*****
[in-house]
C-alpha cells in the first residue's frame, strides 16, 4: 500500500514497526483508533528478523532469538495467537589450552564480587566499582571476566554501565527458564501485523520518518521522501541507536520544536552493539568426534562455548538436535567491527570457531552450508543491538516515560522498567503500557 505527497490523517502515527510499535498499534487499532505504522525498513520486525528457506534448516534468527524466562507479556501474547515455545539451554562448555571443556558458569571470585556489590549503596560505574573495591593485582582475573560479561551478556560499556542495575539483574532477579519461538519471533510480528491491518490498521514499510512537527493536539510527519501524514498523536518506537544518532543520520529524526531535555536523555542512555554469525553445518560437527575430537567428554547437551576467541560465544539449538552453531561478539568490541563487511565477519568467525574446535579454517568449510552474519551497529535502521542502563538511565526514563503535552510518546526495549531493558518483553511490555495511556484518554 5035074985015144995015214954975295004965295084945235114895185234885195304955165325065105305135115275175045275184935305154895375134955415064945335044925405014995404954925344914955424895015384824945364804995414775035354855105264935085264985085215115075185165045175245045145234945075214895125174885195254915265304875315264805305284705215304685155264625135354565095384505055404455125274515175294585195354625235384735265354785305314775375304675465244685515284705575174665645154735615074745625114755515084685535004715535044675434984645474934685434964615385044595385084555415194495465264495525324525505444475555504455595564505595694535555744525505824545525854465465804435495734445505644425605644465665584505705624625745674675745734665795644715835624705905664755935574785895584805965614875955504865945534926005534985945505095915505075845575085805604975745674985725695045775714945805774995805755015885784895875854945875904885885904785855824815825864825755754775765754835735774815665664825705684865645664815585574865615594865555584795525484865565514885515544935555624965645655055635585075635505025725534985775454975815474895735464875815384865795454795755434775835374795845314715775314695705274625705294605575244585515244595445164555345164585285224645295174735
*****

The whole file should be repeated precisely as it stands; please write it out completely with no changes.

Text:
[in-house]
C-alpha cells in the first residue's frame, strides 16, 4: 500500500514497526483508533528478523532469538495467537589450552564480587566499582571476566554501565527458564501485523520518518521522501541507536520544536552493539568426534562455548538436535567491527570457531552450508543491538516515560522498567503500557 505527497490523517502515527510499535498499534487499532505504522525498513520486525528457506534448516534468527524466562507479556501474547515455545539451554562448555571443556558458569571470585556489590549503596560505574573495591593485582582475573560479561551478556560499556542495575539483574532477579519461538519471533510480528491491518490498521514499510512537527493536539510527519501524514498523536518506537544518532543520520529524526531535555536523555542512555554469525553445518560437527575430537567428554547437551576467541560465544539449538552453531561478539568490541563487511565477519568467525574446535579454517568449510552474519551497529535502521542502563538511565526514563503535552510518546526495549531493558518483553511490555495511556484518554 5035074985015144995015214954975295004965295084945235114895185234885195304955165325065105305135115275175045275184935305154895375134955415064945335044925405014995404954925344914955424895015384824945364804995414775035354855105264935085264985085215115075185165045175245045145234945075214895125174885195254915265304875315264805305284705215304685155264625135354565095384505055404455125274515175294585195354625235384735265354785305314775375304675465244685515284705575174665645154735615074745625114755515084685535004715535044675434984645474934685434964615385044595385084555415194495465264495525324525505444475555504455595564505595694535555744525505824545525854465465804435495734445505644425605644465665584505705624625745674675745734665795644715835624705905664755935574785895584805965614875955504865945534926005534985945505095915505075845575085805604975745674985725695045775714945805774995805755015885784895875854945875904885885904785855824815825864825755754775765754835735774815665664825705684865645664815585574865615594865555584795525484865565514885515544935555624965645655055635585075635505025725534985775454975815474895735464875815384865795454795755434775835374795845314715775314695705274625705294605575244585515244595445164555345164585285224645295174735